Relations among body size, stress coping strategies, and mental health were examined in female high-school gymnasts (n=44) and basketball players (n=105), aged 14-18 years (M = 15.8, SD = 1.1), through hierarchical regression analyses. Athletes completed the Revised Ways of Coping Checklist prior to the season and the Mental Health Inventory at the end of the season. Body mass index (BMI) was also calculated. The use of adaptive over maladaptive coping strategies was associated with more positive mental health and less distress in both sports. In gymnasts, BMI was inversely related to psychological well-being and the interaction between height and less adaptive coping strategies significantly predicted psychological distress.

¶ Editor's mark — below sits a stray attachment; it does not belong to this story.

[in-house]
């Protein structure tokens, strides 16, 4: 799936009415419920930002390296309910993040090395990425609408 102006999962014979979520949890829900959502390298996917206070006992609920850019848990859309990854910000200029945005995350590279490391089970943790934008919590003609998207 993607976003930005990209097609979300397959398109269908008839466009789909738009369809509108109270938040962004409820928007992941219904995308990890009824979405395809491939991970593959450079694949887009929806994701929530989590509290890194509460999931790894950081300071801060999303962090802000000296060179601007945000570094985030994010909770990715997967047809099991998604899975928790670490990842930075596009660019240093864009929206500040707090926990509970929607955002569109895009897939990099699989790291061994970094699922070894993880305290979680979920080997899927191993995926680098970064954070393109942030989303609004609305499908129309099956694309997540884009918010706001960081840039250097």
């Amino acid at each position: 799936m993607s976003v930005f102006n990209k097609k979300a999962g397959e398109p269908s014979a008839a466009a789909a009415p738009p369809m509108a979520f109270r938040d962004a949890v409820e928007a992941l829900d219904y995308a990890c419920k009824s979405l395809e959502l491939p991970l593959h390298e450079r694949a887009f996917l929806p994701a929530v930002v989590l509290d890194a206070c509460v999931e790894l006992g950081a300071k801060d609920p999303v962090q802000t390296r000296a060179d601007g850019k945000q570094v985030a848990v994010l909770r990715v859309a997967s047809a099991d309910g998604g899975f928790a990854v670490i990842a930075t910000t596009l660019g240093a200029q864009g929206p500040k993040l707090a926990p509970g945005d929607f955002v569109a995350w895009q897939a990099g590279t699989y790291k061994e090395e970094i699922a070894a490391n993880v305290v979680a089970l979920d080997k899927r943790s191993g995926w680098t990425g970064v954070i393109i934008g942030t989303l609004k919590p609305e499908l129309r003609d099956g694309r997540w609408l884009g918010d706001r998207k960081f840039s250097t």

|Number of pages||12|
|Journal||International Journal of Sports Science & Coaching|
|Publication status||Published - 1 Sep 2012|